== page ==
When a reporter for Ethiopian Review donned a burqa to disguise herself as a Muslim woman, slipped into the village of Kore, some 125 miles from the capital city of Addis Ababa, and investigated reports of escalating violence, her findings were more grisly than many feared. The anonymous reporter said her clandestine visit Nov. 24 to a village largely off-limits to journalists found government officials inciting Muslims to attack Christian neighbors. At least 10 people were dead, some with slit throats. More than 100 homes had been burned, and thousands had fled the city to live in squalor at makeshift shelters.
Hostilities in Kore are a small piece of a much larger campaign of violence and oppression being waged by the country's ruling party, the Ethiopian People's Revolutionary Democratic Front (EPRDF). In early November, government security forces opened fire on opposition supporters in Addis Ababa, killing at least 40 and arresting hundreds more. A nearly identical scenario unfolded in June. In each case, Prime Minister Meles Zenawi charged that the protesters initiated violence, a cover for the government's crackdown.
Elias Kifle follows the developments from Washington, D.C., as editor of Ethiopian Review, an online news journal and alternative to the state-run electronic media in his native country. Mr. Kifle, who launched the publication 14 years ago, employs reporters like the one who traveled to Kore to dispatch news that is underreported or not reported at all. Lately, the news has not been good.
Opposition leaders say government attacks have been unprovoked and designed to stamp out political reform in one of the poorest countries in the world.
The most recent conflict began in May after the government gave opposition candidates a chance to campaign in parliamentary elections for the first time. The opposition party, Coalition for Unity and Democracy (CUD), campaigned against the long-ruling EPRDF, saying the party was dividing the nation by pitting ethnic and religious groups against one another. CUD also said the government's economic policies (such as state ownership of all land) have helped keep the majority of Ethiopians in abject poverty.
CUD's message resonated with voters: The opposition swept seats in Addis Ababa and defeated several powerful government ministers. Isaac Kisle, a CUD leader, told WORLD that the results stunned the ruling government: "They never realized that during 14 years of occupying power in Ethiopia they had never related to the people."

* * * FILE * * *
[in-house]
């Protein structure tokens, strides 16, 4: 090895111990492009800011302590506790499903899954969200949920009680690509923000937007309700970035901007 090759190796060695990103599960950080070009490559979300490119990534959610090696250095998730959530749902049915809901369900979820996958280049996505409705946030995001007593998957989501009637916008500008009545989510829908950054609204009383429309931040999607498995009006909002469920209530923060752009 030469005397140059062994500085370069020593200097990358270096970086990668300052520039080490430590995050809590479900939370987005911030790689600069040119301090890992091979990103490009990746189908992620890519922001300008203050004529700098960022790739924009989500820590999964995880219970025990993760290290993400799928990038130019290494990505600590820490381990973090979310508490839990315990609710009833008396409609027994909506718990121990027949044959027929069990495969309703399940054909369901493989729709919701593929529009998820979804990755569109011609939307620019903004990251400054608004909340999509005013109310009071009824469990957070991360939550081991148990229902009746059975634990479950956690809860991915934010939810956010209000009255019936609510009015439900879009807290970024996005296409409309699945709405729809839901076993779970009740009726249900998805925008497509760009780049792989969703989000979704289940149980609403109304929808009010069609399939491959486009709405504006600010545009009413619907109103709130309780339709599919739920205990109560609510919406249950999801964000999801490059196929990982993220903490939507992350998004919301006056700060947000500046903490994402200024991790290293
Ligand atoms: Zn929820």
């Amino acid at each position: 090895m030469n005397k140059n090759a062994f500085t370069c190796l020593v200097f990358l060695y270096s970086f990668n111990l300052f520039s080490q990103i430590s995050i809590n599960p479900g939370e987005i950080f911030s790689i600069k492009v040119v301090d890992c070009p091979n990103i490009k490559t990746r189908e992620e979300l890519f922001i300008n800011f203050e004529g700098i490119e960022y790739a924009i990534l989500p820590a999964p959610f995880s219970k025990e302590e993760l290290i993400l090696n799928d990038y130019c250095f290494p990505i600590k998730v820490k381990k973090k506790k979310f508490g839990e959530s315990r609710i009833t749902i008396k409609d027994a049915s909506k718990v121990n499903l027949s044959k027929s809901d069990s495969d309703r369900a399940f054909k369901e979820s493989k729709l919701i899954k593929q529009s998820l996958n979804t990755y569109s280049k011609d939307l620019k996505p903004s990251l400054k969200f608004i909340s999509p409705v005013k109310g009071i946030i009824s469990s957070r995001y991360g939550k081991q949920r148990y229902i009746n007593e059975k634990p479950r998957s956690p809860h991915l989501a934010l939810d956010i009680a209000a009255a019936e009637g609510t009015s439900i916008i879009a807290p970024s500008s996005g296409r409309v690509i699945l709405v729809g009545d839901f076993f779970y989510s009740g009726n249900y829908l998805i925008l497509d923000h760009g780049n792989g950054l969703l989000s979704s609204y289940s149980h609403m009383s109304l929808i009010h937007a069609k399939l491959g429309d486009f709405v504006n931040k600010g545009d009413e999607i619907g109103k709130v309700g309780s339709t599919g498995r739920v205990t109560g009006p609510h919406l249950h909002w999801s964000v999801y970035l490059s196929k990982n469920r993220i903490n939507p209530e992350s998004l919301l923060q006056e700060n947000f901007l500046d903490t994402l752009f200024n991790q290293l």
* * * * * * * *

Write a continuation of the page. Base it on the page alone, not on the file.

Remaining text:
But CUD's celebration was short-lived: Just weeks after the election, the government announced it had won 296 seats in the 547-member Parliament, a number that CUD says is fraudulent. The ruling party then quickly changed parliamentary rules so that only a party with 51 percent of the seats could raise issues for discussion, in effect squelching the opposition's ability to advance any agenda.
When opposition supporters poured into the streets in June and November to protest the government's actions, violence ensued. Mr. Kisle, who attended both protests, says he watched security officials fire on "peaceful protesters," and "kill young people." The government's allegations that the protesters instigated violence, he says, are "outright lies." The opposition leader says police have also been conducting illegal raids and searches, shutting down all independent newspapers, and beating political detainees. Police have also arrested members and leaders of CUD, rounding up hundreds in Addis Ababa alone.
Alemzurya Teshome, 25, the daughter of another opposition leader, told The New York Times that police raided her home to arrest her father and then fatally shot her mother, who was screaming in protest. Ms. Teshome said when neighbors went to the hospital to retrieve her mother's body, they were told to sign a statement saying the opposition party was responsible for the murder. They refused, while Ms. Teshome expressed outrage: "I was there when they killed my mother. . . . I saw it with my own eyes."
The government has also detained at least 12 journalists for "involvement with the insurrection," according to Prime Minister Zenawi, who rebuffed international pressure to release political detainees. He said the journalists, along with CUD leaders, will face charges of treason, an offense punishable by death under Ethiopian law.
Mr. Kisle, 70, who has been a political activist in Ethiopia for more than 40 years, says opposition leaders have been "terribly disappointed" by the West's response to the recent conflicts. The United States and European Union, he believes, should withdraw their support of Mr. Zenawi's government. The U.S. State Department has released statements condemning the violence in Ethiopia but has stopped short of pulling support.
Mr. Kisle told WORLD on Nov. 28 that he lives "in constant danger," but is not afraid of arrest. "I'm more afraid of not being able to speak out," he said. One day later, police placed Mr. Kisle under house arrest, warning him that if he communicates with CUD leadership, "he will be shot." No further word on his status was available at press time.